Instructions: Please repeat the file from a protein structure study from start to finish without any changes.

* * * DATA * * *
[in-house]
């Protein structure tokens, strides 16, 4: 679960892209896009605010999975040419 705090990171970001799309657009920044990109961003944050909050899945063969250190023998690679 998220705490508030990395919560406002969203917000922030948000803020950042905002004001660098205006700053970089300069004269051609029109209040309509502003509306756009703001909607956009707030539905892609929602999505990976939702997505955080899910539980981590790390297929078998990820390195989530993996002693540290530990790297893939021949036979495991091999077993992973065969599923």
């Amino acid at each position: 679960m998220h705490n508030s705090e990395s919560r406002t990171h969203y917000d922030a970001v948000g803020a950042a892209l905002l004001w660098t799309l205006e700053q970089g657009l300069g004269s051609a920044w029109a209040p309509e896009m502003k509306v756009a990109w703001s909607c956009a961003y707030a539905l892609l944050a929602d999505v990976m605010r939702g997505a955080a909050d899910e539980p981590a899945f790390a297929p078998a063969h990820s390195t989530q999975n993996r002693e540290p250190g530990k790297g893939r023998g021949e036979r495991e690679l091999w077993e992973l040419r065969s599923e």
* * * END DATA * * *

[in-house]
């Protein structure tokens, strides 16, 4: 679960892209896009605010999975040419 705090990171970001799309657009920044990109961003944050909050899945063969250190023998690679 998220705490508030990395919560406002969203917000922030948000803020950042905002004001660098205006700053970089300069004269051609029109209040309509502003509306756009703001909607956009707030539905892609929602999505990976939702997505955080899910539980981590790390297929078998990820390195989530993996002693540290530990790297893939021949036979495991091999077993992973065969599923």
């Amino acid at each position: 679960m998220h705490n508030s705090e990395s919560r406002t990171h969203y917000d922030a970001v948000g803020a950042a892209l905002l004001w660098t799309l205006e700053q970089g657009l300069g004269s051609a920044w029109a209040p309509e896009m502003k509306v756009a990109w703001s909607c956009a961003y707030a539905l892609l944050a929602d999505v990976m605010r939702g997505a955080a909050d899910e539980p981590a899945f790390a297929p078998a063969h990820s390195t989530q999975n993996r002693e540290p250190g530990k790297g893939r023998g021949e036979r495991e690679l091999w077993e992973l040419r065969s599923e």